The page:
I have largely avoided being drawn into snowdrop mania this year. I have no snowdrops in my garden (which is a pity and ought to be rectified) and have had precious little opportunity to get out and admire others’. Even at the RHS Spring Plant Fair last week I bypassed snowdrops in order to reach plants more suited to my garden and my budget. But, as they say, the best things in life are free. On the way to the station at Tisbury in Wiltshire yesterday we traversed a deeply sunken lane between the villages of Semley and Newtown. Here, approaching a sturdy stone bridge, we discovered enough snowdrops to satisfy the most ardent snowdrop enthusiast.
Cascading down steep banks, the common snowdrop, Galanthus nivalis, mingled with the double kind, Galanthus nivalis f. pleniflorus ‘Flore Pleno’. I have witnessed this spectacle before, but never on such a fine day, or when I’ve had an opportunity to stop and admire it. The car duly parked, I walked up the stretch of lane between the entrances to Hatch House and Pythouse, enjoying warm sunshine on my cold face. The snowdrops bounced and played in a stiff breeze, their tiny blooms just past their peak but still lovely to behold.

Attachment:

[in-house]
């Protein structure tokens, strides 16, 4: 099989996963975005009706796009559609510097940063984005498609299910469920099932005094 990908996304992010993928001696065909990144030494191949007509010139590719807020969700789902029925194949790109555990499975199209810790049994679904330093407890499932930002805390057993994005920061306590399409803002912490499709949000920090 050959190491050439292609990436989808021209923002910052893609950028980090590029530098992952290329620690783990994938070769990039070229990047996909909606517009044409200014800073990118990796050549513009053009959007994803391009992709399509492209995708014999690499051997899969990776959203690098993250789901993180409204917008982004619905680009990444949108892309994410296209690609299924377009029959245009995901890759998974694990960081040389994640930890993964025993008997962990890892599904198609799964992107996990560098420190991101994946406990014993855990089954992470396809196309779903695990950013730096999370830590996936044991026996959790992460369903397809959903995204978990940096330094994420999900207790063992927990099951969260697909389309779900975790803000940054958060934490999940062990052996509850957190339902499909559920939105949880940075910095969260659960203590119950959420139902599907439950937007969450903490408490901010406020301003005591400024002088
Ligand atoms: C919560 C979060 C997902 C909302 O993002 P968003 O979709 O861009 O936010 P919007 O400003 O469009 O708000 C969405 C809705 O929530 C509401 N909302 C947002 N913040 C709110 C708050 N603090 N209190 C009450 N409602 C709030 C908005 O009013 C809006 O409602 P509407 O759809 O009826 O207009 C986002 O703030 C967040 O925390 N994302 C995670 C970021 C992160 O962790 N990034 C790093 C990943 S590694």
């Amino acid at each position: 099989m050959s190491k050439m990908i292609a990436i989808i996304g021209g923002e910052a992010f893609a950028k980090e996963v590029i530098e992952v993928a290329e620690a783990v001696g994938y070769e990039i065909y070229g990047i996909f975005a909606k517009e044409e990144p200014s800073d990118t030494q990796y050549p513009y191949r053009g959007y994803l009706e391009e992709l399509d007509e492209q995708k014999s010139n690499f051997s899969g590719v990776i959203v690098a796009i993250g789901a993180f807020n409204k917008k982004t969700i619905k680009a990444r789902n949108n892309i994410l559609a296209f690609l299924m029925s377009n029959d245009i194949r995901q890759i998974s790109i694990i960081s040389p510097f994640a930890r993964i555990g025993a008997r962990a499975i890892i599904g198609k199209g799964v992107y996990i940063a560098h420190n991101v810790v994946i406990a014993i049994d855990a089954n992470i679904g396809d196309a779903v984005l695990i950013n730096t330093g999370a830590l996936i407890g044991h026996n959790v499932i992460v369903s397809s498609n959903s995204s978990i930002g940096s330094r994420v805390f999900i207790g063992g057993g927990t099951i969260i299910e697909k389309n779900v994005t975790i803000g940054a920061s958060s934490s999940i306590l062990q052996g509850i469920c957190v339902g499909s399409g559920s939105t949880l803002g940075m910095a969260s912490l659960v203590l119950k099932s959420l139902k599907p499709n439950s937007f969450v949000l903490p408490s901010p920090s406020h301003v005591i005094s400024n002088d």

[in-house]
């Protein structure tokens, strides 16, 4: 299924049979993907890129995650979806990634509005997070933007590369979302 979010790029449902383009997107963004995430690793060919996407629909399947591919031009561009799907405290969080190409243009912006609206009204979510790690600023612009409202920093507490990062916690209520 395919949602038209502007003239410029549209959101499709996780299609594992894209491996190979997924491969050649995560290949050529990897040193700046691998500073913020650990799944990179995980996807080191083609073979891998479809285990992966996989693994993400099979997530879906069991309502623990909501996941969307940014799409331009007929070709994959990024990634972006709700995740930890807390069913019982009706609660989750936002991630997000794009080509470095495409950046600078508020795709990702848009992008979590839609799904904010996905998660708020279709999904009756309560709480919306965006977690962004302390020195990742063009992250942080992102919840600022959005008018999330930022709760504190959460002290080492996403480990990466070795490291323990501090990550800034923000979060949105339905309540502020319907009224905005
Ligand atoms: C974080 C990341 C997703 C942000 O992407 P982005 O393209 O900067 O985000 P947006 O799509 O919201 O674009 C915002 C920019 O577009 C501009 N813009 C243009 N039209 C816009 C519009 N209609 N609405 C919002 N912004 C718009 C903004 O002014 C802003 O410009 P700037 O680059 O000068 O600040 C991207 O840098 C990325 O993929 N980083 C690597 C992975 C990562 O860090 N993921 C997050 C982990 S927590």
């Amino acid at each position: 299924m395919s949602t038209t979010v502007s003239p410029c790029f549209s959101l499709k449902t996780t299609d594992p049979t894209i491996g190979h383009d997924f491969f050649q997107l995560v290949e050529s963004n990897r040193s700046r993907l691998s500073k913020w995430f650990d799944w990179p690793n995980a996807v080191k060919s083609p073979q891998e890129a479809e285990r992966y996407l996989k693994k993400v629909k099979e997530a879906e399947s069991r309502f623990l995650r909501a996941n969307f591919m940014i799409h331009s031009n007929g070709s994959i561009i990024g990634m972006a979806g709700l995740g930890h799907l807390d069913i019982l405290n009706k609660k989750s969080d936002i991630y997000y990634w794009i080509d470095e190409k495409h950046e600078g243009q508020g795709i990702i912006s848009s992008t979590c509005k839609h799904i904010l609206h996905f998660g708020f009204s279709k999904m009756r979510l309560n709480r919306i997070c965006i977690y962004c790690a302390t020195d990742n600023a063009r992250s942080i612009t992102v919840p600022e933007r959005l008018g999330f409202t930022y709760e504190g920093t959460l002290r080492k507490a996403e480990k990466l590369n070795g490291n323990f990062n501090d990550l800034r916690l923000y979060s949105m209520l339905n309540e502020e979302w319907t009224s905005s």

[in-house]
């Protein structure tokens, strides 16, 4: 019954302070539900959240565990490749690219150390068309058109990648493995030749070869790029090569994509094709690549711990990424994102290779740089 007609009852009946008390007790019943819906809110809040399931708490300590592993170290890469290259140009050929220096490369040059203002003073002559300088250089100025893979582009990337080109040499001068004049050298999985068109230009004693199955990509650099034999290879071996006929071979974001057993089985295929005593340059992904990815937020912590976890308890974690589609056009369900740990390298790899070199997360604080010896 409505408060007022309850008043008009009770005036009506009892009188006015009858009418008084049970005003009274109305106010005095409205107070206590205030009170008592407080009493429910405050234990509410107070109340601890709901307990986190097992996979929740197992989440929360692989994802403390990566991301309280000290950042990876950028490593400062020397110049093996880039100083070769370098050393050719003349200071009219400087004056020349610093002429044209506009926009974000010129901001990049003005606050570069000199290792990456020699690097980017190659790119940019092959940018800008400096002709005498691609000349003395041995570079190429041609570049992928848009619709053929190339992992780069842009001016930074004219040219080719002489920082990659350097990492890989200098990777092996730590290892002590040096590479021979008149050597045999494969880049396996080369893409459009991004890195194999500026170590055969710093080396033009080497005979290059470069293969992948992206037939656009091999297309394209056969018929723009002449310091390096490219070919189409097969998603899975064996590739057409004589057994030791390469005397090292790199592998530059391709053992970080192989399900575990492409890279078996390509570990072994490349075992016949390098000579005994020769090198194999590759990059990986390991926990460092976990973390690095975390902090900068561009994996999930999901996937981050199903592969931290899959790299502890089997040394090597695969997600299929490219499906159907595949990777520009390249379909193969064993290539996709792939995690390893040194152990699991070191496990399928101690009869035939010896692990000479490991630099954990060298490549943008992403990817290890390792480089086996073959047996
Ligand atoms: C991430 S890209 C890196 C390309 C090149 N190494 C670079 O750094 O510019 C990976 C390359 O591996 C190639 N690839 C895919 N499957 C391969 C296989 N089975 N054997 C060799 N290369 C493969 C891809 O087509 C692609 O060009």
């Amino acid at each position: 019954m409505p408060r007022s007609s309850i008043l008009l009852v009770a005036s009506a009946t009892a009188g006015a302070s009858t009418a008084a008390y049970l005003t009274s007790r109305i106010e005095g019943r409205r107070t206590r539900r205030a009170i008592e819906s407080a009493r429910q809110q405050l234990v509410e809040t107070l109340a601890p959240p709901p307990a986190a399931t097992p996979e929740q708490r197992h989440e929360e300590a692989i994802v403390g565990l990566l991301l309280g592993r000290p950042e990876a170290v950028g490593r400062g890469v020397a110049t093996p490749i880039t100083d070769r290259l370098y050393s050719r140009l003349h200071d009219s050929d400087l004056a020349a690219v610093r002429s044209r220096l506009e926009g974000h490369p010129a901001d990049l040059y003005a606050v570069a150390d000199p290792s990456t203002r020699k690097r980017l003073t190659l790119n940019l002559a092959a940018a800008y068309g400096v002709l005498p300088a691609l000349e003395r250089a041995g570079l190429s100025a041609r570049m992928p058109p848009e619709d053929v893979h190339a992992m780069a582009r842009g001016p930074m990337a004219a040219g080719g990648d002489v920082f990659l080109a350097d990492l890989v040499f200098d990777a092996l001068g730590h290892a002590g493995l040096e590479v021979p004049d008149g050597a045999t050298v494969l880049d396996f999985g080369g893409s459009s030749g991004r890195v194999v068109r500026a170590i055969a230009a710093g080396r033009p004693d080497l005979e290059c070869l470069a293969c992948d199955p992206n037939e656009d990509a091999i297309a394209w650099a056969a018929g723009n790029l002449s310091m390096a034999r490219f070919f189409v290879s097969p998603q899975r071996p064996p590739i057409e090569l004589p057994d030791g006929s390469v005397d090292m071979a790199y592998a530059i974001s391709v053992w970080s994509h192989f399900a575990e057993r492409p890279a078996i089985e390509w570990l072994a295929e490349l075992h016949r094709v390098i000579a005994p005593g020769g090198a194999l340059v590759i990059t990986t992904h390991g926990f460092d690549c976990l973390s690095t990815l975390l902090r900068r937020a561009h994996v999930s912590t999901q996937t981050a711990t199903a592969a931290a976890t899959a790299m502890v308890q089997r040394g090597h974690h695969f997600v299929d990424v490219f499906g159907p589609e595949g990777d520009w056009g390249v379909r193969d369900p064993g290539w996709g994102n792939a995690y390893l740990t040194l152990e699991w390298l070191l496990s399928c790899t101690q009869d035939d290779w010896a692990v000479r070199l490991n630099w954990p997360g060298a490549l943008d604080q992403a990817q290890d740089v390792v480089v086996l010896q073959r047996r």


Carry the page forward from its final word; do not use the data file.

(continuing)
I was asked why snowdrops might have colonised these banks so prolifically. I can only imagine it’s because they’re undisturbed, watered by rain coming down from higher ground, yet still well-drained. Later in spring and summer the bulbs will be shaded by the canopies of surrounding oak trees, and passing wildlife will help to shake free the snowdrop seeds, enabling them to form large carpets relatively quickly. I shall return to this spot again in June, when I hope to visit Pythouse Kitchen Garden, which provides flowers and produce for a popular restaurant on the same site.
Here are there primroses had begun to flower and wild garlic leaves pushed up through leaf litter. These harbingers of spring are in for a shock next week as the Beast from the East progresses across the country. It’s arrived in Broadstairs already, ripping frozen, desiccated leaves from my poor, tender plants and racing through every nook and cranny on the east side of The Watch House. Even with the heating on full blast I need a couple of jumpers to stay warm whilst not moving about. On the west side of the house you would only feel the beast’s bite by straying outside unprotected.
I write this post surrounded by plants which would normally be safe enough in an unheated greenhouse. None will appreciate the conditions if the temperature falls to -4ºC as predicted, and snow falls. I’ve brought as many plants as I can into the relative warmth of the garden room. I’m reminded that aeoniums smell rather delicious when they are warm. Tomorrow will be for lighting a fire and reading books.
Wishing you all a splendid weekend. TFG.
Photographs taken using iPhone X